Dodgers 1, Reds 0: PUIG.


Yasiel Puig stepped to the plate five times today, and for the first four, it wasn’t going all that well. He made contact exactly zero times (excluding fouls), and the one time of those four he didn’t strike out, he was picked off of first base.

Most other days, that’s your day. You get your chances, you either make the best of them or you don’t, and had the Dodgers lost this game 1-0, as briefly seemed likely, you bet we’d have been talking about Puig’s ongoing baserunning issues.

Well, today’s not most other days, is it? Today’s the day where the Dodgers set more than one record Chris Capuano was inexplicably awesome, Brandon League was even more inexplicably awesome, and Puig sends the crowd home happy with his first career walk-off, a homer off someone named Curtis Partch, and then slides into home after a lovely bat flip. Isn’t baseball just great sometimes?

I have to pause here to thank Cincinnati manager Dusty Baker for his role in this win, because I don’t use the well-worn “someone named” trope here lightly. I had literally no idea who Partch even was before today (or so I thought at the time; it turns out he gave up a grand slam to Matt Holliday in his major league debut earlier this year), and that’s because he was a 26th round draft pick in his tenth major league game. Why is this relevant? Because Baker, ever so predictable and crusty Baker, was holding back the dominant Aroldis Chapman for a save. You know, the save situation that would never come because you let Curtis F’in Partch lose the game. Thanks Dusty!

What shouldn’t be lost here is that Capuano was outstanding, though aided somewhat (as was Cincinnati’s Tony Cingrani) by a generous strike zone. Capuano went 6.2 innings, striking out four while allowing just three runners, and until the Puig business, this post was going to be about how Jekyll and Hyde Capuano has been — he’s either been really, really good, or really, really awful. I’m not sure if today’s outing impacts any plans the team has around adding a starter before the deadline, but it certainly can’t hurt.

We actually have to acknowledge League as well, who somehow has three of the last five Dodger wins. (Wins!) League went two scoreless and has allowed just a single run in his last 8.2 innings pitched, and while I’m not ready to say he’s “back” or that he should ever be closing ahead of Kenley Jansen again, if he’s at least going to be decent, that’s a pretty nice boost to a bullpen that had a hole or two.

All of this excellent pitching was needed since the offense struck out an incredible twenty times, setting a franchise record. But they’ve also now won 26 of their last 32, tying a Los Angeles record, and pushing them to 2.5 games ahead of Arizona, who lost to San Diego today.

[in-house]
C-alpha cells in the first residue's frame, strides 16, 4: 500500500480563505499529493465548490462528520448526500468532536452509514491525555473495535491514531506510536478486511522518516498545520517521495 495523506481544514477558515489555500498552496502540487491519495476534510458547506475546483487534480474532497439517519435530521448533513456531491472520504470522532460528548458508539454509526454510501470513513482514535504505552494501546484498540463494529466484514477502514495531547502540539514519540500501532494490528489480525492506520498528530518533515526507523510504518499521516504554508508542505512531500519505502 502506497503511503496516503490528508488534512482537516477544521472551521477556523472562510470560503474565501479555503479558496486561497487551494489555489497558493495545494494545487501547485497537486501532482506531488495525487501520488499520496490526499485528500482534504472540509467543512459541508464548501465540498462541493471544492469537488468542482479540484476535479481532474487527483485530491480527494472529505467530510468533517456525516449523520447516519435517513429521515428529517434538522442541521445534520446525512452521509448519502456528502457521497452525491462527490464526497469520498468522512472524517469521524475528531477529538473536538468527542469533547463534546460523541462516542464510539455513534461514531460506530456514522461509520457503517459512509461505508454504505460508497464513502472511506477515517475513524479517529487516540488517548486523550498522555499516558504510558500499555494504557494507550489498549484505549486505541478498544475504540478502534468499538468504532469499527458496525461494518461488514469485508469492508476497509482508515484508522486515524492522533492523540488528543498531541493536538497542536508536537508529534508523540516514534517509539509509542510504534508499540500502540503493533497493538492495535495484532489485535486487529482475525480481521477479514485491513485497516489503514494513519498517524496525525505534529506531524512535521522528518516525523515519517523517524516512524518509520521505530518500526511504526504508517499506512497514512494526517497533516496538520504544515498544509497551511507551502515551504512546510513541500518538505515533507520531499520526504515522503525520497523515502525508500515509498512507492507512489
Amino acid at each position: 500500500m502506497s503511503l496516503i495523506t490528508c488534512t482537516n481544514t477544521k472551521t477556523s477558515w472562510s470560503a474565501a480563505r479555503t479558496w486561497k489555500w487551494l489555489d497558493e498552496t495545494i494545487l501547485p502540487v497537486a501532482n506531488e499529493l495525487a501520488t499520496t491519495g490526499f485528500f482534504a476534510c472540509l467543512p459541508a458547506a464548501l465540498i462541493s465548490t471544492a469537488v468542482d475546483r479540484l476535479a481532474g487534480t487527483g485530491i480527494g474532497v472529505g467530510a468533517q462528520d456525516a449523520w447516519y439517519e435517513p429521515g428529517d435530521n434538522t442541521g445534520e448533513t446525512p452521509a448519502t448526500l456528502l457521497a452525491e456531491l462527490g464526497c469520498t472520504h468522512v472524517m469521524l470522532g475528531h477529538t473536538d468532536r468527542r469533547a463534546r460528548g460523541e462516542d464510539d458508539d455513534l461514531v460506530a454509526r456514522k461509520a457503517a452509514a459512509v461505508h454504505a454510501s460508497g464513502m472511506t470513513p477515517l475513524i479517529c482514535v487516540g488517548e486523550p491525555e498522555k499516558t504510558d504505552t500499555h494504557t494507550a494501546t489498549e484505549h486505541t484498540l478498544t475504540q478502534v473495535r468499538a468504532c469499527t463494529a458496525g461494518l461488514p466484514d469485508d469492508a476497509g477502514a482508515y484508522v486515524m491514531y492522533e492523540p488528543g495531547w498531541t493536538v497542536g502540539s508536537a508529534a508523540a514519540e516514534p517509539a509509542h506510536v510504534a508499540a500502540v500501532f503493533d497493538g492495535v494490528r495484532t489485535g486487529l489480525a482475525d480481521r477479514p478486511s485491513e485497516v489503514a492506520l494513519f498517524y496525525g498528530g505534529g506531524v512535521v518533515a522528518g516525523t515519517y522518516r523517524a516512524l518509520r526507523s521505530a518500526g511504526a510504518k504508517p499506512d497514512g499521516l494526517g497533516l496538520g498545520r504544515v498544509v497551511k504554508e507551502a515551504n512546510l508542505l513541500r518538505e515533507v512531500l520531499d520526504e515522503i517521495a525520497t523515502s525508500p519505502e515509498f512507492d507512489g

Oh, and after a day off tomorrow, Clayton Kershaw & Zack Greinke are set to welcome the Yankees into town. The national spotlight will be at Dodger Stadium. So will the hottest team in baseball. This just never stops being fun, does it?

Phillies 16, Dodgers 1: Capuano’d

capuano_2013-05-24If Chris Capuano did nothing else tonight — and he literally did just about nothing tonight — he at least helped us answer the question, “why would the Dodgers be in the market for a starting pitcher like Matt Garza or Ricky Nolasco?” Uh… that’s why.

But hey, at least mostly everyone was awful. Capuano gave up seven runs (five earned) in 3.2 innings, which is bad. But then Peter Moylan gave up five runs in two innings, and Matt Guerrier dropped three more runs in 1.1 inning, and then Brandon League — finally finding an appropriate time to enter in a 15-1 game — looked just as awful as ever in allowing the final run across the plate. Skip Schumaker made his second appearance of the year on the mound, and was the only Dodger pitcher to keep the Phillies off the board, even striking out Humberto Quintero after loading the bases. I joked on Twitter that I feel more comfortable with Schumaker than I do with League… and now I’m not so sure it’s a joke.

Then again, when all you’re going to do is eke out five hits against John Lannan, you don’t deserve to win. Yasiel Puig added a walk to go with his single, and was one of just two Dodgers to get on more than once; he is hitting¬†.424/.459/.696¬†and remains awesome — though he did fail to hit a 15-run homer when he came up in the bottom of the eighth. Slacker.

It’s been 17 years since the Dodgers last allowed 16 runs in a game, but that one was slightly more fun because they only lost by one that time around. Yes, 1996 Coors Field was the best. This game actually tied the Dodger Stadium record for runs allowed by an opponent, dating back to a 1987 mess against the Giants where current pitching coach Rick Honeycutt lasted only 2.1 innings.